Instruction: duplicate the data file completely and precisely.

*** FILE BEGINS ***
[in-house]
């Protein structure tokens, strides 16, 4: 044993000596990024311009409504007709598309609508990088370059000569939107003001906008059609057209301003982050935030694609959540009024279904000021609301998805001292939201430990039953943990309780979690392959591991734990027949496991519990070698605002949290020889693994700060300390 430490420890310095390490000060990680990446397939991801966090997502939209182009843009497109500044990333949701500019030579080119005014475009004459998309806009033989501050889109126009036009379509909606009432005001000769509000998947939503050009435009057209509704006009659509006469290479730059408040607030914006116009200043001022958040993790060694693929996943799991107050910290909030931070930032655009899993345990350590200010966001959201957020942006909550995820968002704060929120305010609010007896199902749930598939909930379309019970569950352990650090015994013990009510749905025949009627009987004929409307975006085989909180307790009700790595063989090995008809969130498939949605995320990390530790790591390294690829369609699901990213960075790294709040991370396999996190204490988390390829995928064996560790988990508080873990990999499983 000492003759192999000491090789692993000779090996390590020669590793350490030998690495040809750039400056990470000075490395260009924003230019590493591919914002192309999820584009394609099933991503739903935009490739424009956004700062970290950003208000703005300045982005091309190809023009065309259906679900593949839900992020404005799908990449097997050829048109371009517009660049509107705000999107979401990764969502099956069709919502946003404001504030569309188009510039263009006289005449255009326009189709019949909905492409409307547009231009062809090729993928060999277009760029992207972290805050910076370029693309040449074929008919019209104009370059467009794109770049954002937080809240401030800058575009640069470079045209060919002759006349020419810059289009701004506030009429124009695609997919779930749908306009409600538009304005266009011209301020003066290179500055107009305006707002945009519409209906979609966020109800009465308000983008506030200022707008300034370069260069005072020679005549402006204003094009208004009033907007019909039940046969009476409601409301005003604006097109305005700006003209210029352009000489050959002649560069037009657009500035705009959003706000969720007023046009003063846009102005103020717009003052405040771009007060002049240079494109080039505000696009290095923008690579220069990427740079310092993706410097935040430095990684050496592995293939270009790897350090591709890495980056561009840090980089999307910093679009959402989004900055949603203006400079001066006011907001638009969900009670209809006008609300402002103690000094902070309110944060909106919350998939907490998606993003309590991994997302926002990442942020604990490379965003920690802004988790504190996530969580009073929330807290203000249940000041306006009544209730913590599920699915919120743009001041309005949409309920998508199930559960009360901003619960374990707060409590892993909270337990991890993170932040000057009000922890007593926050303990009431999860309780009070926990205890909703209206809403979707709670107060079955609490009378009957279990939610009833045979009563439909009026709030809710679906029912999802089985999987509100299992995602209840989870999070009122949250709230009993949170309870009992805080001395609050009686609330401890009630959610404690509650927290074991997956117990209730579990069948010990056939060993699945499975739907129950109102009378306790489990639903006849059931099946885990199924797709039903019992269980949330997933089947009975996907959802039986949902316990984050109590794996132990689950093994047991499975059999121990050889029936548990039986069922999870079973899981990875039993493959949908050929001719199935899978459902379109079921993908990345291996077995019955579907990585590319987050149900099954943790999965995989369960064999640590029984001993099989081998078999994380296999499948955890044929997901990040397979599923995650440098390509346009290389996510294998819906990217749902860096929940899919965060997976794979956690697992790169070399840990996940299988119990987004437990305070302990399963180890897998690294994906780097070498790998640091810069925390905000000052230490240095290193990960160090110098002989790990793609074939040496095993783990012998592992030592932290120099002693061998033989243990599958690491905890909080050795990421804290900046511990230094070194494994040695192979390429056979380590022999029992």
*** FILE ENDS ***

[in-house]
């Protein structure tokens, strides 16, 4: 044993000596990024311009409504007709598309609508990088370059000569939107003001906008059609057209301003982050935030694609959540009024279904000021609301998805001292939201430990039953943990309780979690392959591991734990027949496991519990070698605002949290020889693994700060300390 430490420890310095390490000060990680990446397939991801966090997502939209182009843009497109500044990333949701500019030579080119005014475009004459998309806009033989501050889109126009036009379509909606009432005001000769509000998947939503050009435009057209509704006009659509006469290479730059408040607030914006116009200043001022958040993790060694693929996943799991107050910290909030931070930032655009899993345990350590200010966001959201957020942006909550995820968002704060929120305010609010007896199902749930598939909930379309019970569950352990650090015994013990009510749905025949009627009987004929409307975006085989909180307790009700790595063989090995008809969130498939949605995320990390530790790591390294690829369609699901990213960075790294709040991370396999996190204490988390390829995928064996560790988990508080873990990999499983 000492003759192999000491090789692993000779090996390590020669590793350490030998690495040809750039400056990470000075490395260009924003230019590493591919914002192309999820584009394609099933991503739903935009490739424009956004700062970290950003208000703005300045982005091309190809023009065309259906679900593949839900992020404005799908990449097997050829048109371009517009660049509107705000999107979401990764969502099956069709919502946003404001504030569309188009510039263009006289005449255009326009189709019949909905492409409307547009231009062809090729993928060999277009760029992207972290805050910076370029693309040449074929008919019209104009370059467009794109770049954002937080809240401030800058575009640069470079045209060919002759006349020419810059289009701004506030009429124009695609997919779930749908306009409600538009304005266009011209301020003066290179500055107009305006707002945009519409209906979609966020109800009465308000983008506030200022707008300034370069260069005072020679005549402006204003094009208004009033907007019909039940046969009476409601409301005003604006097109305005700006003209210029352009000489050959002649560069037009657009500035705009959003706000969720007023046009003063846009102005103020717009003052405040771009007060002049240079494109080039505000696009290095923008690579220069990427740079310092993706410097935040430095990684050496592995293939270009790897350090591709890495980056561009840090980089999307910093679009959402989004900055949603203006400079001066006011907001638009969900009670209809006008609300402002103690000094902070309110944060909106919350998939907490998606993003309590991994997302926002990442942020604990490379965003920690802004988790504190996530969580009073929330807290203000249940000041306006009544209730913590599920699915919120743009001041309005949409309920998508199930559960009360901003619960374990707060409590892993909270337990991890993170932040000057009000922890007593926050303990009431999860309780009070926990205890909703209206809403979707709670107060079955609490009378009957279990939610009833045979009563439909009026709030809710679906029912999802089985999987509100299992995602209840989870999070009122949250709230009993949170309870009992805080001395609050009686609330401890009630959610404690509650927290074991997956117990209730579990069948010990056939060993699945499975739907129950109102009378306790489990639903006849059931099946885990199924797709039903019992269980949330997933089947009975996907959802039986949902316990984050109590794996132990689950093994047991499975059999121990050889029936548990039986069922999870079973899981990875039993493959949908050929001719199935899978459902379109079921993908990345291996077995019955579907990585590319987050149900099954943790999965995989369960064999640590029984001993099989081998078999994380296999499948955890044929997901990040397979599923995650440098390509346009290389996510294998819906990217749902860096929940899919965060997976794979956690697992790169070399840990996940299988119990987004437990305070302990399963180890897998690294994906780097070498790998640091810069925390905000000052230490240095290193990960160090110098002989790990793609074939040496095993783990012998592992030592932290120099002693061998033989243990599958690491905890909080050795990421804290900046511990230094070194494994040695192979390429056979380590022999029992």